ATF Bans More Ammo

The Bureau of Alcohol, Tobacco, Firearms, and Explosives has declared that Russian 7N6, 5.45x39 rifle ammunition is “armor piercing handgun ammunition,” and therefore illegal for importation into the US. The ammunition has been widely available in the US for decades and was originally designed for the AK74 service rifle, a smaller, lighter adaptation of the AK47. The “handgun ammunition” label arises from an obscure Polish company importing a short-barreled, removable-stock model of the AK74 that is technically labeled as a pistol. Since this “pistol” is chambered in 5.45x39, that cartridge has been ruled to be included under the definition “may be used in a handgun,” resulting in the 7N6 ammo, with its steel core, being forbidden for importation, sale, or manufacture in the US under provisions added to the Gun Control Act in 1986.

This ruling is particularly significant to us because the law it is based on was at the heart of the creation of our organization, The Firearms Coalition. Back in 1982, a report on NBC News Magazine stirred up a huge controversy over a steel, Teflon-coated, pistol bullet called the KTW. The bullet was designed primarily for police use in special circumstances such as dealing with assailants wearing body armor or hiding behind barricades, and had been on the market since the 1960s. Though the ammunition was expensive, typically sold only to law enforcement, and had never been used to kill a police officer by penetrating his vest, it was nonetheless labeled as “Cop Killer Bullets.” The hype grew and was even incorporated into popular movies like the absurd “Lethal Weapon 3.”

By 1984, pressure was on in Washington to ban these bullets, which had almost never been used in crime, and wouldn’t have been even known about by most criminals had it not been for the exaggerations in the media. Various proposals were introduced in Congress and the momentum for passage of one of them was very strong. While the NRA was reporting to their members that they were strongly opposed to all of this legislation – and calling for donations to help them fight it – they were in fact working with elements in Congress to develop language that they believed gun owners “could live with.” My father, Neal Knox, was adamantly opposed to any legislation suggesting that some bullets are too dangerous for responsible Americans to possess. He was also outraged at the duplicity of NRA leadership for the way they were misleading their members about their position. Dad had been fired as NRA’s chief lobbyist just two years earlier and the tensions between him and his former employer were high.

In these pre-Internet days, keeping gun owners informed about pending legislation was much more difficult. Then, as now, the primary source for firearm-related legislative news was the NRA, but their main outlet the American Rifleman magazine, had an almost 3-month lead time; much too long to keep concerned citizens abreast of fast-moving congressional actions. The weekly newspaper that my father helped to create in 1966, Gun Week, was timelier, but had limited circulation.

Through friends in the industry and other connections, Dad put together a list of gun rights leaders and activists around the country, and on July 4, 1984 he put out the first edition of his newsletter, the Hard Corps Report, informing people of what was really going on and inviting them to join his new organization, The Firearms Coalition. The mission of the new organization was to publish what NRA and Congress were really up to, and encourage people to contact their elected representatives – and the NRA – to urge them to stand by the principles of freedom. For the next two years, he led the fight to stop the banning of hard metal bullets; pointing out that we had previously fought against attempts to ban bullets that opponents said were too soft – causing too much damage on impact – and that any ban would have no effect on criminals or police safety, but would interfere with, and potentially make criminals of, regular gun owners.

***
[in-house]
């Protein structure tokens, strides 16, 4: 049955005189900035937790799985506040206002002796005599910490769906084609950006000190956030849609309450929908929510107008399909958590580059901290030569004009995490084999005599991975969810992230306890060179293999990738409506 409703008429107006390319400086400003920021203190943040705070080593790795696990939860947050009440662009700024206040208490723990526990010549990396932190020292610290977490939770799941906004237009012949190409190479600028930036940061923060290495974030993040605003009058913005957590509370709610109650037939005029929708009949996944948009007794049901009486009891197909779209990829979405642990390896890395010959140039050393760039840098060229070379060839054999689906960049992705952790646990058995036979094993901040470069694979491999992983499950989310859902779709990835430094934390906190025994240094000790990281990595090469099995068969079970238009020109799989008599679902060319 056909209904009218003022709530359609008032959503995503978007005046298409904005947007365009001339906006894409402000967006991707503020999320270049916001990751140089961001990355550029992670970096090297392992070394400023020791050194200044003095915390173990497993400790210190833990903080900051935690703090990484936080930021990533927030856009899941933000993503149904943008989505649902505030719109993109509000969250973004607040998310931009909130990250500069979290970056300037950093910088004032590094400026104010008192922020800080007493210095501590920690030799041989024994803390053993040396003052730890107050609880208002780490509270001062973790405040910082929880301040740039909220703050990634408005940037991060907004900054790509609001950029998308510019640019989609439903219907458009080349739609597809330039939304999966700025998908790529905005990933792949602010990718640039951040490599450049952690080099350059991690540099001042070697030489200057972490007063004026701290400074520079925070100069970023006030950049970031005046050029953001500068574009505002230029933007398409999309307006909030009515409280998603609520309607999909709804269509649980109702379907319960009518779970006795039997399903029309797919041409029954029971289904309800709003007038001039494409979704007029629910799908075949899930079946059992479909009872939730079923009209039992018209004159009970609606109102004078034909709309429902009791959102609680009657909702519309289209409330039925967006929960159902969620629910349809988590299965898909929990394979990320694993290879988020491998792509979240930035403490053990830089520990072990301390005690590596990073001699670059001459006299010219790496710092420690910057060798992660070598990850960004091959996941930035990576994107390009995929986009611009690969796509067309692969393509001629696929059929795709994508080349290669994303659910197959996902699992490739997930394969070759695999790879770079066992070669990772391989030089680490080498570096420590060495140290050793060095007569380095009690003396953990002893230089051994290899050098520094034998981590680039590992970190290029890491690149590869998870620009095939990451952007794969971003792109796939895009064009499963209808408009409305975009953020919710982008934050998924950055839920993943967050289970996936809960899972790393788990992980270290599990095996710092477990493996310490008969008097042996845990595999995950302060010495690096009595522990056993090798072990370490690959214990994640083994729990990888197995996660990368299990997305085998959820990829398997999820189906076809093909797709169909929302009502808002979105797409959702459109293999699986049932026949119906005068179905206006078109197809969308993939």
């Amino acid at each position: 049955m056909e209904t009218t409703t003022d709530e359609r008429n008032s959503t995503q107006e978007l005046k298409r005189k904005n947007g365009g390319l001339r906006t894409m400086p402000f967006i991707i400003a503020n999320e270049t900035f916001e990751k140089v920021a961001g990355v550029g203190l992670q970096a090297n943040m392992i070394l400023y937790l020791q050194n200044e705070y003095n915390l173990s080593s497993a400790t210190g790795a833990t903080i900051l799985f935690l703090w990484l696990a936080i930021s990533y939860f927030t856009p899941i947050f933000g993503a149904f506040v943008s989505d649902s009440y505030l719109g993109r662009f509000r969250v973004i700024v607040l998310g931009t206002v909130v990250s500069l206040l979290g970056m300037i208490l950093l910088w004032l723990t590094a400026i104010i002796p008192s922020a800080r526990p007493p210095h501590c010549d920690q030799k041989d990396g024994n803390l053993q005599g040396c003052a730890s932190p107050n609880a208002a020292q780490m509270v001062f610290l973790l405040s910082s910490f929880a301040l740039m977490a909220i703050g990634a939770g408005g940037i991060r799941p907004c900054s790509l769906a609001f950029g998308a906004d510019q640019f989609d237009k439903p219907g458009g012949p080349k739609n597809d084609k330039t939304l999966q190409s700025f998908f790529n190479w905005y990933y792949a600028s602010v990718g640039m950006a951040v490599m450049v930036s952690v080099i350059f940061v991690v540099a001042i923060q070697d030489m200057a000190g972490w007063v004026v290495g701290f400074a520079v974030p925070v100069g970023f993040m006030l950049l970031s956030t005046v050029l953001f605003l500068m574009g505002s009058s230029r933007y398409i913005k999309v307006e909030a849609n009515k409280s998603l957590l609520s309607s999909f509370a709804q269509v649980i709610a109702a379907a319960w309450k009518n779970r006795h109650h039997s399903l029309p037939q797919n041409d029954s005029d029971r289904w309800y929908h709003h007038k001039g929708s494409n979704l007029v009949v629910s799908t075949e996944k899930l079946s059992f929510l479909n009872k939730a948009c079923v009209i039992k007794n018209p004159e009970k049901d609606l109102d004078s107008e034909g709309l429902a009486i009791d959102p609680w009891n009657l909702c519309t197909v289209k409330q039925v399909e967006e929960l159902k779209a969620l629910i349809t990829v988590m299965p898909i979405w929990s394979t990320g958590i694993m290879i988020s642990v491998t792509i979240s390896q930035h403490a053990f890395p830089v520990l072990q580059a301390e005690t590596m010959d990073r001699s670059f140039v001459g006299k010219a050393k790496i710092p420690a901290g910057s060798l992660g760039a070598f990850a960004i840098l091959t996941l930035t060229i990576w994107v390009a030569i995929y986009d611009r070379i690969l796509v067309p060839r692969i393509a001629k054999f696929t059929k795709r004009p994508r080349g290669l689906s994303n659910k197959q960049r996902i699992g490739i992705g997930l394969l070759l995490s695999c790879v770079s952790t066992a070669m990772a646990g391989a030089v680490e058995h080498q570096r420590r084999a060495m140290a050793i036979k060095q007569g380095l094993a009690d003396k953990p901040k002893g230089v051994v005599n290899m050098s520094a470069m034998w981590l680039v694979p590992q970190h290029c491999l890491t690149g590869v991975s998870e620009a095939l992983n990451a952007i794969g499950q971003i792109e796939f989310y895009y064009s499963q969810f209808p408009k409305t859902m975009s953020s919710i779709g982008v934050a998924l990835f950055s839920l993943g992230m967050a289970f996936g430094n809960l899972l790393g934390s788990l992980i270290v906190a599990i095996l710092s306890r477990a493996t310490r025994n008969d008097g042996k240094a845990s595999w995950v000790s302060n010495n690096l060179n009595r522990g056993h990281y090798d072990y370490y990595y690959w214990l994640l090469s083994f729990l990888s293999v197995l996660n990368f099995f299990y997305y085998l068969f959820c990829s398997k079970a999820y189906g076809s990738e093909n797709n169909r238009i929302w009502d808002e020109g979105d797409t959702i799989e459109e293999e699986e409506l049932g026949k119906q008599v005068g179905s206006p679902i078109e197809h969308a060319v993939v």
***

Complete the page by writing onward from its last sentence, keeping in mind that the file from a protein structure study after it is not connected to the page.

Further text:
In the end a ban on the manufacture, sale, and importation of handgun ammunition made from several specific, harder metals, was passed with the NRA’s blessing, and signed into law by President Reagan. The NRA assured its members that their definition had so watered-down the law that it would make no difference to regular gun owners, but Dad warned that the language adopted left the door open for future expansion of the ban, potentially covering military surplus and certain types of hunting and target ammo.

That prediction has proven accurate. Today, even as anti-hunting and “environmental” groups are howling for bans on traditional lead bullets for hunting and target shooting, ATF is redefining rifle ammunition as handgun ammo based on a few chopped-down or built up firearms that are handguns only through the most tortured reading of the law. Specialized, solid brass hunting bullets have been banned along with inexpensive, military surplus products like 7N6. The fact that armor-piercing ammunition has never been a significant factor in crime makes little difference to the anti-gunners. Neither does the fact that virtually any rifle round will easily penetrate standard police body armor, regardless of bullet construction. But those facts don’t fit the narrative and have no place in the rulemaking exercise.

Legislation based on little knowledge and lots of hype results in bad laws, infringement of rights, and criminalization of non-criminal behavior.

As we at The Firearms Coalition prepare our 30th anniversary edition of the Hard Corps Report, we look back and acknowledge once again that, as usual, Dad was right.

©2014 The Firearms Coalition, all rights reserved. Reprinting, posting, and distributing permitted with inclusion of this copyright statement. www.FirearmsCoalition.org.

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